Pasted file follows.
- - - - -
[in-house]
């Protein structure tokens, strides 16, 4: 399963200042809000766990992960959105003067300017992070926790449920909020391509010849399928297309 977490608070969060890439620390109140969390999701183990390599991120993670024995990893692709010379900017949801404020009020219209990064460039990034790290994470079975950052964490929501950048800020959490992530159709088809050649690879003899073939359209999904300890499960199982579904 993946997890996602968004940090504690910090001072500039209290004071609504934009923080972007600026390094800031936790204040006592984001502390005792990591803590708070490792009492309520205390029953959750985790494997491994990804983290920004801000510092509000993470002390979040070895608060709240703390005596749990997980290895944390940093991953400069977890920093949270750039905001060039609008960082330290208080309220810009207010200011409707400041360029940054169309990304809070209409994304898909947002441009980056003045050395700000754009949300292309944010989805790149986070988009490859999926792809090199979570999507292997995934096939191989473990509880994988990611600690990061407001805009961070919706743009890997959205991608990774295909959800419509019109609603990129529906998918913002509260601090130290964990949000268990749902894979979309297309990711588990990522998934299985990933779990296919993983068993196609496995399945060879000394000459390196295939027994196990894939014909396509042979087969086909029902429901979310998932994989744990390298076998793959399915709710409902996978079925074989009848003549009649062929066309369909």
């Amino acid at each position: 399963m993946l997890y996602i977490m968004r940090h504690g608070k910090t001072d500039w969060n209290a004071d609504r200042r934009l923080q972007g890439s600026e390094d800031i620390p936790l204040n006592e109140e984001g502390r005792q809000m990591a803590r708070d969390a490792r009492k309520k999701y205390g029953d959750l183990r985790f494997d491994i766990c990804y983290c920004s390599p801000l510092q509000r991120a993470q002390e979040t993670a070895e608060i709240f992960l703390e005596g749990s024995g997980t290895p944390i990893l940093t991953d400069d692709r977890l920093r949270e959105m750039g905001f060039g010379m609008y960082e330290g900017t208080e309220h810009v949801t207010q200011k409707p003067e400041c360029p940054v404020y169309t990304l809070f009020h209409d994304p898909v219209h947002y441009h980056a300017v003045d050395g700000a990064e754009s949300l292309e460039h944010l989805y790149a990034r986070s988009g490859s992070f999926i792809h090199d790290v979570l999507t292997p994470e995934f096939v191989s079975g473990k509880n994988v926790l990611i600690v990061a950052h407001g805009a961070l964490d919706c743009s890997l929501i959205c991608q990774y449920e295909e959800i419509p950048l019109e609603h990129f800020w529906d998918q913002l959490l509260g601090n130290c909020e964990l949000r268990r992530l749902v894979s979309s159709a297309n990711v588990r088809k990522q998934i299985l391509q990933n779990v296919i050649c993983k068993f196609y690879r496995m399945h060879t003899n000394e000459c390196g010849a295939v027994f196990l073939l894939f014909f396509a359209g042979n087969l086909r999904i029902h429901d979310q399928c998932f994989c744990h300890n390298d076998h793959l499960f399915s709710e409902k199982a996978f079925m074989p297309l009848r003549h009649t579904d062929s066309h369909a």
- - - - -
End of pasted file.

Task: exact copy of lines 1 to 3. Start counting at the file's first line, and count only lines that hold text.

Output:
[in-house]
């Protein structure tokens, strides 16, 4: 399963200042809000766990992960959105003067300017992070926790449920909020391509010849399928297309 977490608070969060890439620390109140969390999701183990390599991120993670024995990893692709010379900017949801404020009020219209990064460039990034790290994470079975950052964490929501950048800020959490992530159709088809050649690879003899073939359209999904300890499960199982579904 993946997890996602968004940090504690910090001072500039209290004071609504934009923080972007600026390094800031936790204040006592984001502390005792990591803590708070490792009492309520205390029953959750985790494997491994990804983290920004801000510092509000993470002390979040070895608060709240703390005596749990997980290895944390940093991953400069977890920093949270750039905001060039609008960082330290208080309220810009207010200011409707400041360029940054169309990304809070209409994304898909947002441009980056003045050395700000754009949300292309944010989805790149986070988009490859999926792809090199979570999507292997995934096939191989473990509880994988990611600690990061407001805009961070919706743009890997959205991608990774295909959800419509019109609603990129529906998918913002509260601090130290964990949000268990749902894979979309297309990711588990990522998934299985990933779990296919993983068993196609496995399945060879000394000459390196295939027994196990894939014909396509042979087969086909029902429901979310998932994989744990390298076998793959399915709710409902996978079925074989009848003549009649062929066309369909």
């Amino acid at each position: 399963m993946l997890y996602i977490m968004r940090h504690g608070k910090t001072d500039w969060n209290a004071d609504r200042r934009l923080q972007g890439s600026e390094d800031i620390p936790l204040n006592e109140e984001g502390r005792q809000m990591a803590r708070d969390a490792r009492k309520k999701y205390g029953d959750l183990r985790f494997d491994i766990c990804y983290c920004s390599p801000l510092q509000r991120a993470q002390e979040t993670a070895e608060i709240f992960l703390e005596g749990s024995g997980t290895p944390i990893l940093t991953d400069d692709r977890l920093r949270e959105m750039g905001f060039g010379m609008y960082e330290g900017t208080e309220h810009v949801t207010q200011k409707p003067e400041c360029p940054v404020y169309t990304l809070f009020h209409d994304p898909v219209h947002y441009h980056a300017v003045d050395g700000a990064e754009s949300l292309e460039h944010l989805y790149a990034r986070s988009g490859s992070f999926i792809h090199d790290v979570l999507t292997p994470e995934f096939v191989s079975g473990k509880n994988v926790l990611i600690v990061a950052h407001g805009a961070l964490d919706c743009s890997l929501i959205c991608q990774y449920e295909e959800i419509p950048l019109e609603h990129f800020w529906d998918q913002l959490l509260g601090n130290c909020e964990l949000r268990r992530l749902v894979s979309s159709a297309n990711v588990r088809k990522q998934i299985l391509q990933n779990v296919i050649c993983k068993f196609y690879r496995m399945h060879t003899n000394e000459c390196g010849a295939v027994f196990l073939l894939f014909f396509a359209g042979n087969l086909r999904i029902h429901d979310q399928c998932f994989c744990h300890n390298d076998h793959l499960f399915s709710e409902k199982a996978f079925m074989p297309l009848r003549h009649t579904d062929s066309h369909a």